24 Byo schools closed, Ngozi Mine one spared

Chronicle (Zimbabwe) - - National News - Nqo­bile Tshili Chron­i­cle Cor­re­spon­dent

THE Gov­ern­ment shut down 24 il­le­gal schools in Bu­l­awayo last term but has spared one at the city’s big­gest squat­ter camp.

In an in­ter­view, the act­ing Pro­vin­cial Ed­u­ca­tion Di­rec­tor Mrs Olicah Khaira said Min­istry of Pri­mary and Sec­ondary Ed­u­ca­tion was wor­ried that par­ents were still send­ing their chil­dren to learn in il­le­gal schools.

“We are con­cerned about the sprout­ing of il­le­gal schools in Bu­l­awayo. Last term we shut down 24 il­le­gal schools in the city. Th­ese schools are run by peo­ple who do not have any teacher qual­i­fi­ca­tions. So we don’t know that they are teach­ing our chil­dren,” said Mrs Khaira.

She said the im­por­tance of hav­ing qual­i­fied teach­ers has seen Gov­ern­ment stop­ping the re­cruit­ment of un­trained teach­ers. As the coun­try im­ple­ments the new cur­ricu­lum, she said, chil­dren at in­for­mal in­sti­tu­tions will suf­fer more.

Mrs Khaira said un­law­ful schools were not ad­her­ing to ed­u­ca­tion stan­dards and some were con­duct­ing les­sons in the back­yards of their own­ers.

“We are now im­ple­ment­ing the new ed­u­ca­tion cur­ricu­lum that re­quires con­tin­u­ous as­sess­ment of learn­ers, mean­ing that chil­dren can­not seat for pub­lic ex­am­i­na­tions with­out marks from con­tin­u­ous as­sess­ment. We want to urge par­ents not to send their chil­dren to th­ese il­le­gal schools. We are also hav­ing chal­lenges shut­ting down the schools be­cause to­day we might shut a school in Mag­wegwe sub­urb and a week later we are told an­other school has been opened in Mpopoma,” she said.

Mrs Khaira said pupils at the il­le­gal schools also miss out on ed­u­ca­tion ex­pos such as science and sports fes­ti­vals con­ducted by the min­istry adding that by tak­ing their chil­dren to such schools, par­ents were ex­pos­ing them to po­ten­tial abuse.

“We have heard cases of chil­dren be­ing abused in in­for­mal schools. So it wor­ries us when par­ents send their chil­dren to th­ese peo­ple that op­er­at­ing il­le­gal schools. Those struc­tures can­not pro­tect chil­dren from abuse un­like in our schools where we in­ves­ti­gate and in­sti­tute dis­ci­plinary ac­tion to those who abuse chil­dren,” said Mrs Khaira.

She said most of the il­le­gal schools were teach­ing Early Child­hood De­vel­op­ment (ECD) classes.

In July, the Gov­ern­ment an­nounced that pupils who do not at­tend classes at reg­is­tered in­sti­tu­tions will no longer be able to pro­ceed to Grade One in a new sys­tem to be ef­fec­tive next

Mrs Khaira said the Gov­ern­ment will not shut down the il­le­gal school at Ngozi Mine dump­site be­fore in­te­grat­ing all the chil­dren into the for­mal ed­u­ca­tion sys­tem.

Squat­ters at Ngozi Mine set up the school with an en­rol­ment of up to 300 pupils. The chil­dren are be­ing taught by peo­ple who are not qual­i­fied to do so.

Par­ents at Ngozi Mine have ar­gued that they can­not send their chil­dren to for­mal schools as they can­not af­ford to pay the fees.

They also say they de­cided to set up their own school to pro­tect their chil­dren from stereo­typ­ing they would suf­fer at for­mal schools

“We vis­ited the school last term where were found over 196 chil­dren learn­ing in it. We con­cluded that we can­not shut­down the school be­fore we rein­te­grate the chil­dren to for­mal schools. But we hope by Jan­uary 2018 we would have suc­ceeded in do­ing so,” said Mrs Khaira.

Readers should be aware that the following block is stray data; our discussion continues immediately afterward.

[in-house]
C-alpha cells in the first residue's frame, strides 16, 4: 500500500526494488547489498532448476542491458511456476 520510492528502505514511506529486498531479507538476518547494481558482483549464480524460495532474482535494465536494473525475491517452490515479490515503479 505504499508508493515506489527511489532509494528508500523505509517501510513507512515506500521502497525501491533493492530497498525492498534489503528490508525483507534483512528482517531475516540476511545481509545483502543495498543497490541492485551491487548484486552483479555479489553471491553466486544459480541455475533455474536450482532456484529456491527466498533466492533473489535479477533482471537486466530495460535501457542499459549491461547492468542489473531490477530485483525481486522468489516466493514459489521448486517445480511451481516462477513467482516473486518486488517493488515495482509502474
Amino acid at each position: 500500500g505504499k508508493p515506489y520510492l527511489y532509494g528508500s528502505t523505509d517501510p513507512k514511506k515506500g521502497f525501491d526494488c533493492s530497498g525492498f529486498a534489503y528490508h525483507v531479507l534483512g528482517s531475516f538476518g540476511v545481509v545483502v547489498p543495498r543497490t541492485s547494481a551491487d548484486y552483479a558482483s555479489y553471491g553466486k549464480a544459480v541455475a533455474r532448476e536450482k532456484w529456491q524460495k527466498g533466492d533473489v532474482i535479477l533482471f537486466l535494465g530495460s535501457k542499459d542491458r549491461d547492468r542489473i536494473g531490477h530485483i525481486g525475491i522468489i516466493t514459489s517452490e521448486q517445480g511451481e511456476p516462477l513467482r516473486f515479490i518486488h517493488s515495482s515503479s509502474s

She said the sit­u­a­tion at Ngozi Mine was very dire and needs col­lec­tive ef­forts from the peo­ple of Bu­l­awayo.

“Their par­ents have ex­hib­ited ex­treme poverty and they de­pend on scroung­ing at the dump site for their liveli­hood. If we just close the school it will dis­ad­van­tage the chil­dren. They need to be as­sisted be­cause as a city we are sit­ting on time bomb,” she said.

Mrs Khaira said res­i­dents of Bu­l­awayo who are ca­pa­ble can help some of the chil­dren at Ngozi mine.

“It’s a sit­u­a­tion which needs peo­ple with a kind heart, peo­ple who would be will­ing to pay school fees for a cer­tain num­ber of the chil­dren. Maybe, some­one can start an ini­tia­tive of adopt­ing child from Ngozi Mine. It should be a duty for ev­ery Bu­l­awayo res­i­dent be­cause if those chil­dren do not go to school it might be a prob­lem for the com­mu­nity in maybe less than 10 years,” said Mrs Khaira. — @nqot­shili

in­creased stu­dent en­rol­ment.

“The strike is also mo­ti­vated by the fact that the learn­ing en­vi­ron­ment at Nust is no longer con­ducive. There was a high in­take which was not com­mu­ni­cated to the lec­tur­ers on how the in­cre­ment will be han­dled in as far as the work load is con­cerned,” said Mr Shoko.

“We un­der­stand the man­age­ment cut al­lowances for lec­tur­ers by 40 per­cent in par­al­lel and block re­lease pro­grammes but re­duced their (man­age­ment) al­lowances by far much less than that.”

He said it was wor­ry­ing that there seems to be prob­lems be­dev­illing the in­sti­tu­tion as the strike oc­curred a few days af­ter stu­dents ap­proached the univer­sity’s lead­er­ship over fail­ure to ad­dress is­sues to do with their med­i­cal aid fees.

The stu­dents have en­gaged lawyers to force the univer­sity to ac­count for $1.5 mil­lion med­i­cal aid fees.

Nusteda sec­re­tary gen­eral Mr Bless­ing Jona ac­knowl­edged that lec­tur­ers were on strike but said the in­dus­trial ac­tion was not over salaries.

He de­clined to dis­cuss the rea­son be­hind stop­page of lec­tures. “Lec­tur­ers are happy with their monthly salaries. We can­not com­ment since the is­sue is still an in­ter­nal mat­ter,” he said. — @nqot­shili

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